Also, I hope that my listeners tell me what they'd like to hear and who they'd like me to interview. As I air the first few episodes, I think listeners will probably realise – if they're paying attention – that I'm kind of doing some experimentation and trying different things to see what works best. Should I always end with the same question? Do listeners prefer more open-ended conversation, or a more structured sort of Q&A? Does the hour-long format work, or would listeners prefer shorter episodes? I hope that listeners will rate and review the podcast on iTunes or Stitcher (those things really do matter!) and that they'll reach out on twitter or Facebook!

Favourite part so far? What has the process been like?

It's been fun! First of all, I've learned a lot about the technicalities of recording high-quality audio, which is always a good tool to have in the freelance science communicator's toolbox. 

Combining the time I spent in graduate school studying animal behaviour and the time I've spent as a science communicator, I've been thinking about animals and wildlife for a long, long time. Sometimes it feels like I'm writing different versions of the same stories over and over again, which is why it's so exciting when I can learn something new through my conversations for the podcast. I think there has been at least one new thing I've learned in each episode ... and that's not including the opening segment of each episode, in which my guest and I both share something new we learned that week!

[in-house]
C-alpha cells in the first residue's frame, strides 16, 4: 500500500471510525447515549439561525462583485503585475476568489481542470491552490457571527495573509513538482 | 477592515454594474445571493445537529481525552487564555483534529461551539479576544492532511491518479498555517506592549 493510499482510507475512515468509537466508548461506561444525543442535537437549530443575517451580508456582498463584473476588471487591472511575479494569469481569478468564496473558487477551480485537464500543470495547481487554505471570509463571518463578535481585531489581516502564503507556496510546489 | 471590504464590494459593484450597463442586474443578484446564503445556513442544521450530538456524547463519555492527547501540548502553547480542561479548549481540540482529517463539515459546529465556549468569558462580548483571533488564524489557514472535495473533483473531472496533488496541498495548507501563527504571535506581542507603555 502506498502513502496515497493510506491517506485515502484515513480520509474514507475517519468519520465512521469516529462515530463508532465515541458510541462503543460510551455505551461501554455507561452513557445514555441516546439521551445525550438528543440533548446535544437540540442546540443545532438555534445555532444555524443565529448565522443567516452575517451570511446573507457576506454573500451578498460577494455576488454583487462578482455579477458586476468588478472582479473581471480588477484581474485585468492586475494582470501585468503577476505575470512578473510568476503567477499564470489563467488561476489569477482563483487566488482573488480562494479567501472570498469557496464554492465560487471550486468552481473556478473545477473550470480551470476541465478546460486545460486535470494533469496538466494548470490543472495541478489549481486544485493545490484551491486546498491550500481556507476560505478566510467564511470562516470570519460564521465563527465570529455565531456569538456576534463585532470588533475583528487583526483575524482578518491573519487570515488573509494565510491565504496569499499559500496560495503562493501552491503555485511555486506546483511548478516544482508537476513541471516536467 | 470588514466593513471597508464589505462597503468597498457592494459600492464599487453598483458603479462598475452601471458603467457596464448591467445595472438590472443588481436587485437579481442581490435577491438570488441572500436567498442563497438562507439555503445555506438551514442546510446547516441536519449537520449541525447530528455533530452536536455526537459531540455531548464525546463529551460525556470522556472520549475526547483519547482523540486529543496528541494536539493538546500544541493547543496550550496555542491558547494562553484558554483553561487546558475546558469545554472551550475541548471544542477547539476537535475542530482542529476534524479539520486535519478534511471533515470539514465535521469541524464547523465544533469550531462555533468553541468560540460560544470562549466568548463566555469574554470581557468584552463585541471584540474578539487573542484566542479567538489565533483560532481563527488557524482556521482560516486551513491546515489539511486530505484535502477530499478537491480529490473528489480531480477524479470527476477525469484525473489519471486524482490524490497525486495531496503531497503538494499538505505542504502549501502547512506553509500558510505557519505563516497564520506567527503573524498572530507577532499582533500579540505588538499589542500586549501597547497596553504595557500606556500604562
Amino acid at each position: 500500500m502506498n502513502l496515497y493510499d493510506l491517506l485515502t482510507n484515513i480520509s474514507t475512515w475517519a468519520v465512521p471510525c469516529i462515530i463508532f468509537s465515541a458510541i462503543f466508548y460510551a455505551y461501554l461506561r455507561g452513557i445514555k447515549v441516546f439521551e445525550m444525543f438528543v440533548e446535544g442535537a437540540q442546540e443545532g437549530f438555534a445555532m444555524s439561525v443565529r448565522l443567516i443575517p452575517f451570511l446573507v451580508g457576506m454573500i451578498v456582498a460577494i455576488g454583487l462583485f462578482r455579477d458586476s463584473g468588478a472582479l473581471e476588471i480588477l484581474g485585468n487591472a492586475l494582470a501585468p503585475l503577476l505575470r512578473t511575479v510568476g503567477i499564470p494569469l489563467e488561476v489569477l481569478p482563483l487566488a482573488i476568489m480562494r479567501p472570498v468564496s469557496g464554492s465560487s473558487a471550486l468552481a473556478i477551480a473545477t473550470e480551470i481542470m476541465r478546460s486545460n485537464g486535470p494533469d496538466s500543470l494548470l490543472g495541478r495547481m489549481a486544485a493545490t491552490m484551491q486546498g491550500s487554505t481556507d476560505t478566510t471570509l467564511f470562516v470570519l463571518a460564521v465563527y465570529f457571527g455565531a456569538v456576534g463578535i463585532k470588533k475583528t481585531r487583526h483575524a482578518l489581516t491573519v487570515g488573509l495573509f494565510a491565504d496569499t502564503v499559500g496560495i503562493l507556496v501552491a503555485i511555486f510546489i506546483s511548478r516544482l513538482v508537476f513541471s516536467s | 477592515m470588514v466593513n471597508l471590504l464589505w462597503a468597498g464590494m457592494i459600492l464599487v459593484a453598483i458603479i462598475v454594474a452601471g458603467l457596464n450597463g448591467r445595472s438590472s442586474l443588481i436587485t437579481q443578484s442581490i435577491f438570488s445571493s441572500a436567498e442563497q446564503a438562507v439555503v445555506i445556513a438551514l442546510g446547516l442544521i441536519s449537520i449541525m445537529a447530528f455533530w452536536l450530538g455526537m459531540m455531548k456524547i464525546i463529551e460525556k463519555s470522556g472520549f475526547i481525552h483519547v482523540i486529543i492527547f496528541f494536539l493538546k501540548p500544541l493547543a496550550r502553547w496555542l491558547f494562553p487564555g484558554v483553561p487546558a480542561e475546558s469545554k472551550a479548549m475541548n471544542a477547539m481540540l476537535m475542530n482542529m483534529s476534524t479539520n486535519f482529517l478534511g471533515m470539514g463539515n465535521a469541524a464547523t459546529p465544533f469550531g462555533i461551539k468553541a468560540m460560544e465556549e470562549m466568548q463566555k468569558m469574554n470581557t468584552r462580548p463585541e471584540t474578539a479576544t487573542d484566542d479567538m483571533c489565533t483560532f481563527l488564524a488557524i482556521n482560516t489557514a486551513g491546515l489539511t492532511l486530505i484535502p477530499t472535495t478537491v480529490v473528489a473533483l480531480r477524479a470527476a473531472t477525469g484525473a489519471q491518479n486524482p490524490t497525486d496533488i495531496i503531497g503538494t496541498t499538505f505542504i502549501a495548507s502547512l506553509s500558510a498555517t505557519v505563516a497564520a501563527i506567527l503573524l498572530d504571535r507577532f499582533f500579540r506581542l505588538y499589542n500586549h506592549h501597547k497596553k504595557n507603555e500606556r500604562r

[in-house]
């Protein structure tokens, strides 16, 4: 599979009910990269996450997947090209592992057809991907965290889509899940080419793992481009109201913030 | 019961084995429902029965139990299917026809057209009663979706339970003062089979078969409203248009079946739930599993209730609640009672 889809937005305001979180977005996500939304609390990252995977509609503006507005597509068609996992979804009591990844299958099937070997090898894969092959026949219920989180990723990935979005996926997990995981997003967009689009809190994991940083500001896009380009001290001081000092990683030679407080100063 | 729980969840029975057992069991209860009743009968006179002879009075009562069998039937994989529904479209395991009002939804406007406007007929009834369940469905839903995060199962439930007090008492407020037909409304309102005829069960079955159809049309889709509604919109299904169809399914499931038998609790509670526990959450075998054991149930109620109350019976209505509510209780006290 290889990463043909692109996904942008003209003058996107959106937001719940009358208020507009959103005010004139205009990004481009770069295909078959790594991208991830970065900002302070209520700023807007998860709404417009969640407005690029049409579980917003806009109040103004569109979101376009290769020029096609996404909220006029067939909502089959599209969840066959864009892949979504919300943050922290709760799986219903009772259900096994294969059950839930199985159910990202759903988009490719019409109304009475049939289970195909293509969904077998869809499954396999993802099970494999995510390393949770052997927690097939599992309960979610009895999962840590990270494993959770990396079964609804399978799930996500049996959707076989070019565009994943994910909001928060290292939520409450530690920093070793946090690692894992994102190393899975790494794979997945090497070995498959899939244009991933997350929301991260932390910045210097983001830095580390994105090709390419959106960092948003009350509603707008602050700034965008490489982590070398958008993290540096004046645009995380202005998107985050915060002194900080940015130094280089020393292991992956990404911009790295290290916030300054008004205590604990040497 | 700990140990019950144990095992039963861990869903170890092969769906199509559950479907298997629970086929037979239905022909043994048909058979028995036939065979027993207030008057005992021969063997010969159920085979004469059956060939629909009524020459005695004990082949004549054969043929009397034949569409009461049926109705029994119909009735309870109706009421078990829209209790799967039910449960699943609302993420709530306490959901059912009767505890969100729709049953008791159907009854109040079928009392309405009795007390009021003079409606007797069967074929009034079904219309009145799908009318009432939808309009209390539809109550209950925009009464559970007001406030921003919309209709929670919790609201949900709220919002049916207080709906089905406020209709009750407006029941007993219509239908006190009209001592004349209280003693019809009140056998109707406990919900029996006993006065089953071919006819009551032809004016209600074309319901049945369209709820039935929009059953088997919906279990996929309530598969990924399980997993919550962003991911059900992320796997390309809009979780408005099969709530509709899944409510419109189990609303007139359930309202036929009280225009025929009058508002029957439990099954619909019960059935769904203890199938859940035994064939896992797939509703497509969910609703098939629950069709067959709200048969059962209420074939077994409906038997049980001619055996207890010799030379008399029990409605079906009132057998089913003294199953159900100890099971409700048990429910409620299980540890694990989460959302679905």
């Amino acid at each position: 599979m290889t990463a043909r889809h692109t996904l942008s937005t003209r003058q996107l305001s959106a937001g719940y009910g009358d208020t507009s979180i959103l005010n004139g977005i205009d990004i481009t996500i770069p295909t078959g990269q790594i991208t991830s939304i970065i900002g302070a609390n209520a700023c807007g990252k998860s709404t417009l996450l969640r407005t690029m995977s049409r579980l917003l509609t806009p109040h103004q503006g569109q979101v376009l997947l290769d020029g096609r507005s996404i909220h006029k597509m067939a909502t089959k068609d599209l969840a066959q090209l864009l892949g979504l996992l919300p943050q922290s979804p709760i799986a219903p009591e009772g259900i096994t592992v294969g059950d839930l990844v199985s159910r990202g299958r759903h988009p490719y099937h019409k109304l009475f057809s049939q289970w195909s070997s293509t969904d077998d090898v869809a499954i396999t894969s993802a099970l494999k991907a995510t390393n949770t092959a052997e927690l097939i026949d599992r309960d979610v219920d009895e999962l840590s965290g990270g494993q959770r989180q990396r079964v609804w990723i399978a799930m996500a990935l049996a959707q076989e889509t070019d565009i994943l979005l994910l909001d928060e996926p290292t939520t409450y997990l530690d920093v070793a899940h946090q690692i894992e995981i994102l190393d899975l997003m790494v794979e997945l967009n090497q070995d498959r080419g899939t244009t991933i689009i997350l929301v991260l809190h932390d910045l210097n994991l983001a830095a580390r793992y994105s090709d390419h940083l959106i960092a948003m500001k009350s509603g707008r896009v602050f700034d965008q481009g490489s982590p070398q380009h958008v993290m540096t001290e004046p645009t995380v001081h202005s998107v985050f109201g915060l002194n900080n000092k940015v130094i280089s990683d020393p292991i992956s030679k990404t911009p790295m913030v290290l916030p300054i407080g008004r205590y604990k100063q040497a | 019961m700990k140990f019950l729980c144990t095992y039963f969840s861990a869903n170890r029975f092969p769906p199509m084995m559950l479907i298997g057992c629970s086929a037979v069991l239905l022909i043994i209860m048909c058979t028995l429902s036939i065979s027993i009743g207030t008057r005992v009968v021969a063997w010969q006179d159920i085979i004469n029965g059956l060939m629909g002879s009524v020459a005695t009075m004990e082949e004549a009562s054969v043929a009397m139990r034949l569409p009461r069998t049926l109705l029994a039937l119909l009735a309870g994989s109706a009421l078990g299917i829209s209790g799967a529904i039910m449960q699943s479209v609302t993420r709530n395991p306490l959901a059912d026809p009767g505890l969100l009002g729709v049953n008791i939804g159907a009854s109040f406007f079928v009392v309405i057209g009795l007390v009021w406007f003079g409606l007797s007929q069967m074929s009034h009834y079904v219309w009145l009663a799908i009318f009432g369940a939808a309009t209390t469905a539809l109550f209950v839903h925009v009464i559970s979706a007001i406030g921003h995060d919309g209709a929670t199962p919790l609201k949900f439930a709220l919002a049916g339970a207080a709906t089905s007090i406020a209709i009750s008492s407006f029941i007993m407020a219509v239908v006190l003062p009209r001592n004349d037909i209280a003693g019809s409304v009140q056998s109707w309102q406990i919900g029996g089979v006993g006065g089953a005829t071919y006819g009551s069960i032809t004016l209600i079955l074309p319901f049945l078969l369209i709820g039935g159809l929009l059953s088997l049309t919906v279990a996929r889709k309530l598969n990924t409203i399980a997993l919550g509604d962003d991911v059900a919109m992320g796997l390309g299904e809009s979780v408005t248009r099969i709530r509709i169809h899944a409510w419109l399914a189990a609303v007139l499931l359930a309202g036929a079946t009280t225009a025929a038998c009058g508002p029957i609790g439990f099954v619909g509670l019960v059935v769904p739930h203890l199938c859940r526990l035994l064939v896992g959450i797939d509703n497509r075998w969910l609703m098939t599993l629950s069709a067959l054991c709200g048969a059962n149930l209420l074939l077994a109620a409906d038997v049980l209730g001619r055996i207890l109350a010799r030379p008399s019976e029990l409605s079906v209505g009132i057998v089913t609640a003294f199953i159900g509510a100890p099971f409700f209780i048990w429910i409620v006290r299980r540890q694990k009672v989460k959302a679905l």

What are you most looking forward to?

I'm really looking forward to taking on some of the really complicated questions about our relationship with other animals. For example, I hope to interview some chefs and farmers – after all, in some ways, those folks are at the forefront of the conversations in our society regarding the complex role of animals in our society! 

In my podcast, as in my other work, I'm taking a "no bunny huggers" approach. There is space for squeeing and talking about the more adorable animals on our planet, of course (there's already a bunch of that in the first episode!). But my conversations will also tackle some tougher, more contentious, ethically complex kinds of questions that our society faces today: using animals in research, the exotic pet trade, trophy hunting, eating animals, and so on. 

You say your interviewees will be in for some quick-fire questions – so let's see how you cope with one. You can replace any limb with an animal part: what and why? Go!

I'd like to have wings, but I don't want to substitute wings for my dexterous, tool-using hands. I'd be totally down to trade my eyes for goldfish eyes though – as we discuss in the first episode, goldfish are tetrachromats, meaning they have four kinds of cones in their eyes. That, in part, is what allows them to perceive UV light. (We humans have only three cones.) Or having the eyes of migrating birds would be cool; there are some researchers who believe that some birds can actually visually see magnetic field lines as they navigate, thanks to magnetic compounds in their eyes. Imagine being able to see magnetic fields!

The first episode of The Wild Life is out now (also available on iTunes and Stitcher). Have a listen and give us your feedback!